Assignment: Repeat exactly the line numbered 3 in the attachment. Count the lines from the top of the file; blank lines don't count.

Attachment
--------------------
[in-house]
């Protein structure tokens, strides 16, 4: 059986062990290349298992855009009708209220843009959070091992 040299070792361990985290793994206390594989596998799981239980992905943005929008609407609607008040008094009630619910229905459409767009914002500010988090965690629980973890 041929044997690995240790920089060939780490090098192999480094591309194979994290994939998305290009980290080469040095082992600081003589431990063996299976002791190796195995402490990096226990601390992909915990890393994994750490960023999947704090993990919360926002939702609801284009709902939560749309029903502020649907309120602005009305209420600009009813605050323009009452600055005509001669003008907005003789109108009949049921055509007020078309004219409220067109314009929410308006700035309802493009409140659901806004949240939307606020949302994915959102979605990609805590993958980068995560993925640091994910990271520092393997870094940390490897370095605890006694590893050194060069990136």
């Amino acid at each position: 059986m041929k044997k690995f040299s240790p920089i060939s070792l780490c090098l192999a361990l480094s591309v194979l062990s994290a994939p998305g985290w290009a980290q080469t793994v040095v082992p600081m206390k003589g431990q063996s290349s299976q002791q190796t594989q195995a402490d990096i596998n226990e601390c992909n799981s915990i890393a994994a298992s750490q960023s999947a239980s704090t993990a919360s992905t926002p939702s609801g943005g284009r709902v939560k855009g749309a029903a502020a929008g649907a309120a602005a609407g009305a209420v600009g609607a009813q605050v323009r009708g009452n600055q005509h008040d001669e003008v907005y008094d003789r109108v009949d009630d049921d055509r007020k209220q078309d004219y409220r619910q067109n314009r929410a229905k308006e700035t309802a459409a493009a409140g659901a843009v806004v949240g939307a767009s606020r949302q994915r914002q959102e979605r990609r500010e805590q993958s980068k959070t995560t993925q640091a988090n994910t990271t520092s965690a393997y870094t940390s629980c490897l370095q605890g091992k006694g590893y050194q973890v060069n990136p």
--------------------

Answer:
């Amino acid at each position: 059986m041929k044997k690995f040299s240790p920089i060939s070792l780490c090098l192999a361990l480094s591309v194979l062990s994290a994939p998305g985290w290009a980290q080469t793994v040095v082992p600081m206390k003589g431990q063996s290349s299976q002791q190796t594989q195995a402490d990096i596998n226990e601390c992909n799981s915990i890393a994994a298992s750490q960023s999947a239980s704090t993990a919360s992905t926002p939702s609801g943005g284009r709902v939560k855009g749309a029903a502020a929008g649907a309120a602005a609407g009305a209420v600009g609607a009813q605050v323009r009708g009452n600055q005509h008040d001669e003008v907005y008094d003789r109108v009949d009630d049921d055509r007020k209220q078309d004219y409220r619910q067109n314009r929410a229905k308006e700035t309802a459409a493009a409140g659901a843009v806004v949240g939307a767009s606020r949302q994915r914002q959102e979605r990609r500010e805590q993958s980068k959070t995560t993925q640091a988090n994910t990271t520092s965690a393997y870094t940390s629980c490897l370095q605890g091992k006694g590893y050194q973890v060069n990136p």